From the Community: space bacteria, chimeras and sea turtles
Citizen scientist notices thousands of birds trapped in the lights of this year’s 9/11 memorial in New York City, endangered turtles get a second chance in Florida, flu viruses last longer in cool, dry environments, a blogger sets up a serendipitous research collaboration and the Potomac River shows signs of improvement due to aquatic conservation efforts. Here is research in ecology from mid-September.
NYC bird confusion: John Rowden, citizen science director at the Audubon Society’s New York City chapter, determined what exactly was floating in the Tribute Light at Ground Zero in New York City on September 11, 2010: confused birds (see above video). According to Rowden, and as reported in Wired Science, “… 10,000 birds entered the beams, becoming confused and circling until the Municipal Art Society, working with New York City Audubon, shut the lights for 20 minutes, allowing the birds to leave. That happened five times over the course of the night.” Read more at “9/11 Memorial Lights Trap Thousands of Birds.”
Turtle rescue: Wildlife officials have deemed the mass relocation of endangered Kemp’s ridley sea turtle eggs from the oil-slicked Gulf of Mexico to NASA’s Kennedy Space Center—and the eventual release of the turtles into the Atlantic Ocean near Cape Canaveral, Florida—to be a success. “A total of 278 sea turtle nests were trucked to the space center from the Gulf Coast from the end of June until mid-August,” reported Marcia Dunn of the Associated Press. “They expected to move about 700 nests, but the shipments ended after the Gulf of Mexico was deemed safe for the sea turtle hatchlings.” Read more at “Turtle egg rescue at space center billed success.”
Some like it cold: In a pair of studies published early this month, scientists have found that flu viruses live longer in dry, cooler conditions compared with a warm, humid environment. In one of the studies, published in Environmental Science & Technology, examined the length of time avian influenza remained infectious on various surfaces at room temperature versus the temperature of a refrigerator. The virus lasted about one day in the warm setting, but “the virus remained infectious through day four on feces, and through the end of the study — 13 days — on glass, metal and soil” when kept in a cooler, dryer environment. Read more at “Dry air might boost flu transmission.”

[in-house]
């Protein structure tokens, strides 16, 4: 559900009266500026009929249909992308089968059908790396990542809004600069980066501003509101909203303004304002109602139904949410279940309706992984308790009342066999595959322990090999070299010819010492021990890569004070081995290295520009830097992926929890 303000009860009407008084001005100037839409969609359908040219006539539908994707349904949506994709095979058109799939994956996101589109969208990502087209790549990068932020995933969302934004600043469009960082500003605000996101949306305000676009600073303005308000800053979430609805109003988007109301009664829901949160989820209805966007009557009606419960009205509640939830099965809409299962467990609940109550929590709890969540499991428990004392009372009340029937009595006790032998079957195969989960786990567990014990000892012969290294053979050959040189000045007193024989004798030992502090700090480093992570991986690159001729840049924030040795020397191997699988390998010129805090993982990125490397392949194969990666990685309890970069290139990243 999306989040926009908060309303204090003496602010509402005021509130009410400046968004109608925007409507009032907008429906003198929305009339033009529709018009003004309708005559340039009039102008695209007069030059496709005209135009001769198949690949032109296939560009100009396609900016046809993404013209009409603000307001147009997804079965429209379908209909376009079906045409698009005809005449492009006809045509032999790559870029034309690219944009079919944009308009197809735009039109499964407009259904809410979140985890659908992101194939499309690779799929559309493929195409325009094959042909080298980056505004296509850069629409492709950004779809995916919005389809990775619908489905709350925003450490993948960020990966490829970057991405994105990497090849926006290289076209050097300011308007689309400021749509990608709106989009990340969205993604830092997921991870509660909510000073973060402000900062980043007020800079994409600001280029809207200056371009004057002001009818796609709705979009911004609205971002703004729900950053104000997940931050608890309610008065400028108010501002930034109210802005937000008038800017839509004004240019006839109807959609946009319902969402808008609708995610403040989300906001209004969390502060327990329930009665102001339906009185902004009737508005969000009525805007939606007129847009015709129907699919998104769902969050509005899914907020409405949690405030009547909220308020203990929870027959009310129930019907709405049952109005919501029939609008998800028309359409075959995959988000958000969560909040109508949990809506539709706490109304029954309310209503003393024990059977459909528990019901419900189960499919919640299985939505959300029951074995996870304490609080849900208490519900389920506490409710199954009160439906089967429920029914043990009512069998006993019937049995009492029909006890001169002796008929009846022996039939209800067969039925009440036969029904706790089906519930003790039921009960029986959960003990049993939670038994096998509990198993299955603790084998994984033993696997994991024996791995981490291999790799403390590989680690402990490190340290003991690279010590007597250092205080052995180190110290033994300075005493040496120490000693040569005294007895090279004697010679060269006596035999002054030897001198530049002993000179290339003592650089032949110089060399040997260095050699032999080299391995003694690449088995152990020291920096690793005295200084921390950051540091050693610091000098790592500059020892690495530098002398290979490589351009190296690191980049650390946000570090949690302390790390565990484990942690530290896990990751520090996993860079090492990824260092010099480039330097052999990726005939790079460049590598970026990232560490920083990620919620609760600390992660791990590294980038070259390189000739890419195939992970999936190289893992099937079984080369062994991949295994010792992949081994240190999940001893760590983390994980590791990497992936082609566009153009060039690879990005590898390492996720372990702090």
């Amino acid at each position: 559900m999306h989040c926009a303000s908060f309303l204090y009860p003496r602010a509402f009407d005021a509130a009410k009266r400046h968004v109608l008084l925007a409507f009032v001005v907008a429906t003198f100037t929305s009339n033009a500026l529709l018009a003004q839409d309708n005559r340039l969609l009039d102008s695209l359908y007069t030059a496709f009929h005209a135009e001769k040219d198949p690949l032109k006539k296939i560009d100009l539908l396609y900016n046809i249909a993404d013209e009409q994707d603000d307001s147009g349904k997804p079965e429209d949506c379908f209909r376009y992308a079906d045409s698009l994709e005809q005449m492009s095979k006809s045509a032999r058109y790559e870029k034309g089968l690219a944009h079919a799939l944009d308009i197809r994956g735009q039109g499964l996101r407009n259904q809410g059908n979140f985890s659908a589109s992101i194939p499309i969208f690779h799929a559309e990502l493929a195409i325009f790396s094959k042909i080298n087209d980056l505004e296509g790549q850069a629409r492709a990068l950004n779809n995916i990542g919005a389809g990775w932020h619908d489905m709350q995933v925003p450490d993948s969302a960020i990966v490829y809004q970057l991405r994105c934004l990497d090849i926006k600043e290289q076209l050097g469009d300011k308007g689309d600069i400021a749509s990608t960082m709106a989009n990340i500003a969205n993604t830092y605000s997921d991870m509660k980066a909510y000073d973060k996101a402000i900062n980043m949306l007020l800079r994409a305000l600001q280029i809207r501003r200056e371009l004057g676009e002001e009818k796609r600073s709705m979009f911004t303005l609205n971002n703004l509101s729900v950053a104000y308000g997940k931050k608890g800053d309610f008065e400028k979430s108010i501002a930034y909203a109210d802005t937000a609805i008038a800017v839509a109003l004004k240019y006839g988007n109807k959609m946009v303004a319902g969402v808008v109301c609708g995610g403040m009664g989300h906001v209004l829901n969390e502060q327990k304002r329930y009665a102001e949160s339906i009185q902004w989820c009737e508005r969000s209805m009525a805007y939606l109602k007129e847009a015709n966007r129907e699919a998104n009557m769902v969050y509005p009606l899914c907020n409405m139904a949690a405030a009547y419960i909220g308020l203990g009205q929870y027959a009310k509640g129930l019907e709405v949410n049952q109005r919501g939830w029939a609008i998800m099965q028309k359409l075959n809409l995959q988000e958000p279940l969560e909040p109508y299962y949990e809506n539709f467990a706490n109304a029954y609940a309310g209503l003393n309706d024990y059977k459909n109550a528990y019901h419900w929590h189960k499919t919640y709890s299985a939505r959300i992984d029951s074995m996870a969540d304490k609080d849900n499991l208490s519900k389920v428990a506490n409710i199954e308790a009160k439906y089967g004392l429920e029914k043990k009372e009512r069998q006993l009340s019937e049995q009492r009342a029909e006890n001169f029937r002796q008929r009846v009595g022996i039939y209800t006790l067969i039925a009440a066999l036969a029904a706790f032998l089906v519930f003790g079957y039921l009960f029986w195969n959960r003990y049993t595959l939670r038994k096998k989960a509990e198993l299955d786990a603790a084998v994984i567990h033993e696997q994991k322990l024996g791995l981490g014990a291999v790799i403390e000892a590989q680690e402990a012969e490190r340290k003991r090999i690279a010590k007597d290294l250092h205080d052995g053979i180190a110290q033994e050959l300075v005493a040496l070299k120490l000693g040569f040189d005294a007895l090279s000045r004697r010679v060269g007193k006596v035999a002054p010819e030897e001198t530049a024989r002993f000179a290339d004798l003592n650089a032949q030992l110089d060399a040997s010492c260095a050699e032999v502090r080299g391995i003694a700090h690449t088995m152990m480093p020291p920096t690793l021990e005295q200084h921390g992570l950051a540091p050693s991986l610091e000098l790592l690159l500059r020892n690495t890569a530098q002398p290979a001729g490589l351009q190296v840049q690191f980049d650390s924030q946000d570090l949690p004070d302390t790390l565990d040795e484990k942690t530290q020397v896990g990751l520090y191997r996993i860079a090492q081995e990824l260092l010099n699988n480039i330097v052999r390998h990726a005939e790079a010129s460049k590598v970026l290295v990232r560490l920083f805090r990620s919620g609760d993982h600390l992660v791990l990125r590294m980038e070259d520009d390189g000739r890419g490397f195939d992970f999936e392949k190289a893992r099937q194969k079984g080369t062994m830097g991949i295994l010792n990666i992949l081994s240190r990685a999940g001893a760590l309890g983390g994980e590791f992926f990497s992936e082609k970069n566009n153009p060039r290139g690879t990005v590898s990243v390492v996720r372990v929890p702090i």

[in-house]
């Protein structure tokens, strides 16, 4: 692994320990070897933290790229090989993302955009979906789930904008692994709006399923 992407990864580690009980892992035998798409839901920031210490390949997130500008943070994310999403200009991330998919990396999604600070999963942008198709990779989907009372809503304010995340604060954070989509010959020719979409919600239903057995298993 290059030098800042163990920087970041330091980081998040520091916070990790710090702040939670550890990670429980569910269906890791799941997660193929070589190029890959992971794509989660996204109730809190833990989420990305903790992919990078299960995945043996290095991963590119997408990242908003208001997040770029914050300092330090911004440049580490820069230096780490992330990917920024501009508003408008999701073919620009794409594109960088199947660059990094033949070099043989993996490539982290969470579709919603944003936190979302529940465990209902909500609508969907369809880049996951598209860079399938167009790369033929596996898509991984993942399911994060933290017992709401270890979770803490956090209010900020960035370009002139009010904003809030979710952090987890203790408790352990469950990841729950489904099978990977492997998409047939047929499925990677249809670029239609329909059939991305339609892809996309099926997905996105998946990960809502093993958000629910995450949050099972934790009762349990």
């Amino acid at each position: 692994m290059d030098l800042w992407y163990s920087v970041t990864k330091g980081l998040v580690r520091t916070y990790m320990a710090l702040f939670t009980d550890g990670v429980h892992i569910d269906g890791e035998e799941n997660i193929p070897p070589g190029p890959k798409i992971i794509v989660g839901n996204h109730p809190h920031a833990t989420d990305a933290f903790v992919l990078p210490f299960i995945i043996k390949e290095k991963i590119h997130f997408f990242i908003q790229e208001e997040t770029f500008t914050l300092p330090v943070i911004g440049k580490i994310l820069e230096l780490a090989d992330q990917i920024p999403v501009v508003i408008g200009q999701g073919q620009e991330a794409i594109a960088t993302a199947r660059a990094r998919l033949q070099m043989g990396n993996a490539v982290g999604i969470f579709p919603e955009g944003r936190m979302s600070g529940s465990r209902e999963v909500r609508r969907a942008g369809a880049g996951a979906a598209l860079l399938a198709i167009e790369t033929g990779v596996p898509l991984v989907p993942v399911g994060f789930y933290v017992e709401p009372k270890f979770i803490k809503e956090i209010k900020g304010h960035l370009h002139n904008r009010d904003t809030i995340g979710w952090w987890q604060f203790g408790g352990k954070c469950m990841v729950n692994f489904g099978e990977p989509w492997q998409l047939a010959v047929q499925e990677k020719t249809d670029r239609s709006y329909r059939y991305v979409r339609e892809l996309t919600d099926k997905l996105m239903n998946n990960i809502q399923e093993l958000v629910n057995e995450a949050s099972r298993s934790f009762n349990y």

Serendipitous chimeras: Science blogger Ed Yong from Not Exactly Rocket Science described his role in sparking a research collaboration on chimeric chickens spurred from one of his posts. Yong lists the email exchanges between a biologist and a farmer that eventually developed into a research opportunity. “I love this,” wrote Yong. “Science can spring from the most serendipitous of circumstances and I’m proud to have played a trivial role as a conduit in this instance. Indeed, this story is laced with serendipity, right from its beginning.” Read more at “In which I set up a collaboration between a biologist, a farmer and a chimeric chicken.”
Space colonists: “Microbes currently are used in mining to help recover metals such as gold, copper and uranium. Now researchers suggest bacteria could be enlisted for “bio-mining” in space, to extract oxygen, nutrients and minerals from extraterrestrial bodies such as the moon and Mars for use by future colonists there,” wrote Charles Choi in a recent Scientific American article. Researchers tested cyanobacteria on loose surface rock from Mars and the Moon and found that the bacteria Anabaena cylindrical could grow rapidly and extract calcium, iron, potassium, magnesium, nickel, sodium, zinc and copper from the rocks. Read more at “Space Colonists Could Use Bacteria to Mine Minerals on Mars and the Moon.”
Also, the archer fish’s mammal-like vision, how far science has come in 30 years, genetically altering photosynthesis, massive fish kill in Louisiana, Southern Fried Science ended its week-long Ocean of Pseudoscience segment and the Potomac River shows improvement.